There’s a myth that courageous people are unafraid, but courage is distinct from fearlessness. In one study on fear, paratrooper trainees who were defined as ‘courageous’ were just as physically aroused as those who were defined as ‘fearful’, but were just as likely to jump from the plane as those who were defined as ‘fearless’. According to these researchers, the difference between courage and fearlessness is the aspect of feeling the fear and doing it anyway.
The more courageous you are, the more likely you are to act on your fears.Take a study on arachnophobia – a very specific and common fear. To assess courage and better understand how it relates to fear and anxiety, researchers tested a sample of 32 participants, each afraid of spiders. They were shown a display of 4 taxidermied tarantulas and “asked to move their hand as close to the spiders as they felt comfortable”. Scores on a measure of courage were linked to the distance people kept their hands from the spiders. Those with higher levels of courage moved their hands closest, while those who ranked lowest were most avoidant of the spiders. In essence, courage is a willingness to approach fear rather than avoid it. Thrivers are courageous; they’re aware of their fears, and they know how to use them to catalyze personal growth.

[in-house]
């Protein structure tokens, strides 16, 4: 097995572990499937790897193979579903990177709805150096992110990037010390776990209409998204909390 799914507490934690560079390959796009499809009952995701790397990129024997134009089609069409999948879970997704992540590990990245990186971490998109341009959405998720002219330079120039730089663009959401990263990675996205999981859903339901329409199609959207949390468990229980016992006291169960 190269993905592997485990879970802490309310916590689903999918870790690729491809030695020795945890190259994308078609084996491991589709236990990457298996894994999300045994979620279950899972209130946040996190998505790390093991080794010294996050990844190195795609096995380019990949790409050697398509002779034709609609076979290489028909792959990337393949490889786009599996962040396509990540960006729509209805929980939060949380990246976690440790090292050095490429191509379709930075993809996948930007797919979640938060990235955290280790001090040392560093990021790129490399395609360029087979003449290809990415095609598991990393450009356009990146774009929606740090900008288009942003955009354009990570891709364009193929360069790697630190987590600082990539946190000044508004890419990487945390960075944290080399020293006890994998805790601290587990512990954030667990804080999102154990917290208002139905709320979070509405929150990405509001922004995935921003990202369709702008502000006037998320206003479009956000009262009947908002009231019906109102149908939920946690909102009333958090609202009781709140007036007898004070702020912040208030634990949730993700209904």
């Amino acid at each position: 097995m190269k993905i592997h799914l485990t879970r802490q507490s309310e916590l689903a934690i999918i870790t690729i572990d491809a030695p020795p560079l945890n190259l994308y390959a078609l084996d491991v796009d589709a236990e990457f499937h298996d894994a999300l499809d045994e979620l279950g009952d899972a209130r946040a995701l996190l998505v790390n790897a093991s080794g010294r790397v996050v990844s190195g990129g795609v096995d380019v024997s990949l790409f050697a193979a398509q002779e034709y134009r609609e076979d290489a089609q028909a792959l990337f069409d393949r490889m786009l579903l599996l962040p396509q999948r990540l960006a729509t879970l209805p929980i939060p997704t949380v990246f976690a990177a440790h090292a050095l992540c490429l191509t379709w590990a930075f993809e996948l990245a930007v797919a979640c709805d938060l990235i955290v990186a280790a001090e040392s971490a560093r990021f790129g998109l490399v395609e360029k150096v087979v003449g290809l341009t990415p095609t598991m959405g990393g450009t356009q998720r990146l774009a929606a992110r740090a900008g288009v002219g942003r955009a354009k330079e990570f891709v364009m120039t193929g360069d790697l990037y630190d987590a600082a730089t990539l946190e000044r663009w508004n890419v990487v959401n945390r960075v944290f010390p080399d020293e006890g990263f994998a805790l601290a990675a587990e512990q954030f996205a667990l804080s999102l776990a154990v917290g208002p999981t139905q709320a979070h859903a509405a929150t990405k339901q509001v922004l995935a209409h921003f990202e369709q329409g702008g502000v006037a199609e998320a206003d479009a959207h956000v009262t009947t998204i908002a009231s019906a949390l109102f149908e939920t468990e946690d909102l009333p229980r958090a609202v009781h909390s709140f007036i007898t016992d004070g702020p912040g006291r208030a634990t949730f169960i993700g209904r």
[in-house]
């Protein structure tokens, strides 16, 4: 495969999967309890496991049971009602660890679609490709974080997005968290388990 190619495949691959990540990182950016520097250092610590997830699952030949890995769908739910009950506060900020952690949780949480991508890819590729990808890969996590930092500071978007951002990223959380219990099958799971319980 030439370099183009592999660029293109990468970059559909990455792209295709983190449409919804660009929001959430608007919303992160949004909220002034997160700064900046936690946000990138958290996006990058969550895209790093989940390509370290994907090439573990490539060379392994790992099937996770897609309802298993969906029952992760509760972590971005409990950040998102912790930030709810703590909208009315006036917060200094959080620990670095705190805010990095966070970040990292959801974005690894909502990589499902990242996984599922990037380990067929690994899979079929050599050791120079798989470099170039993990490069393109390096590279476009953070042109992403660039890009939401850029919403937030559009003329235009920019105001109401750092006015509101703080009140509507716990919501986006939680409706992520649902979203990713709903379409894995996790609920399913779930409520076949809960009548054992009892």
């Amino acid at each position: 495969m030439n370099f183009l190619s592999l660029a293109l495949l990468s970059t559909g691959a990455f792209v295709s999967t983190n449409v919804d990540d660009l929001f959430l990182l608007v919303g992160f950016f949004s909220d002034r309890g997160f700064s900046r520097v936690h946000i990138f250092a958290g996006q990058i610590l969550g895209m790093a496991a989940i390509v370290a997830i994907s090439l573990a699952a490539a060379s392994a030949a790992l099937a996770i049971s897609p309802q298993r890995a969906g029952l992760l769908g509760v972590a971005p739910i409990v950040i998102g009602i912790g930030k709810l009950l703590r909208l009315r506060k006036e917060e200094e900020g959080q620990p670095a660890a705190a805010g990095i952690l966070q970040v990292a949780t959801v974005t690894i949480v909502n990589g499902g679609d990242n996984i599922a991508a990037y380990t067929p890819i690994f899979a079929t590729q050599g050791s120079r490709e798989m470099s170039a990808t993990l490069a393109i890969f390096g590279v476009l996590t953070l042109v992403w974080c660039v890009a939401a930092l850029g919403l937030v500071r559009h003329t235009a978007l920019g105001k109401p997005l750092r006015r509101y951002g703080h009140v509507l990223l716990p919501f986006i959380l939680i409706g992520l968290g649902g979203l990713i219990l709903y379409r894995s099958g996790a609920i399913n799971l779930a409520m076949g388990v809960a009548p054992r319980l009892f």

The C Word: Courage
Courage is about living authentically, and fortunately you have the ability to build it. To promote courage, here are 8 steps to help you spin fear into your best life.
1) Take stock of the fears that keep you from thriving in life; awareness is key.
2) Make the deliberate decision to approach your fears.
3) Mentally reinterpret each fear as a challenge; we tend to view challenges as something to be overcome rather than avoided.
4) Capture the specific thoughts and beliefs that drive feelings of anxiety -- and challenge those thoughts. (After all, it’s your beliefs and thoughts that drive your emotions.) What’s the proof for and against those thoughts and beliefs? Work on replacing fear-inducing thoughts with thoughts that promote courage.
5) Put the sitaution in perspective. Realize that most fears are -- to some degree – irrational. Even if the worst-case scenario happens, most of the time you CAN handle it and spin it into a growth opportunity.
6) Break your fears down into small, manageable chunks. You don’t have to tackle it all at once.
7) Expect to feel some degree of anxiety and learn to be okay with that. It’s uncomfortable, and it’s supposed to be, especially at first.
8) Accept failure as an inevitable part of growth (remember, 1 step forward, two steps back).
Michael Crichton once said, “I am certain there is too much certainty in the world.” Perhaps what he is trying to tell us is that life is best lived by embracing uncertainty, by approaching the things that scare the hell out of us. People often fail at change not because of external obstacles, but rather because of themselves– because they fear and freeze. Don’t let the F Word – Fear – keep you from being of good courage!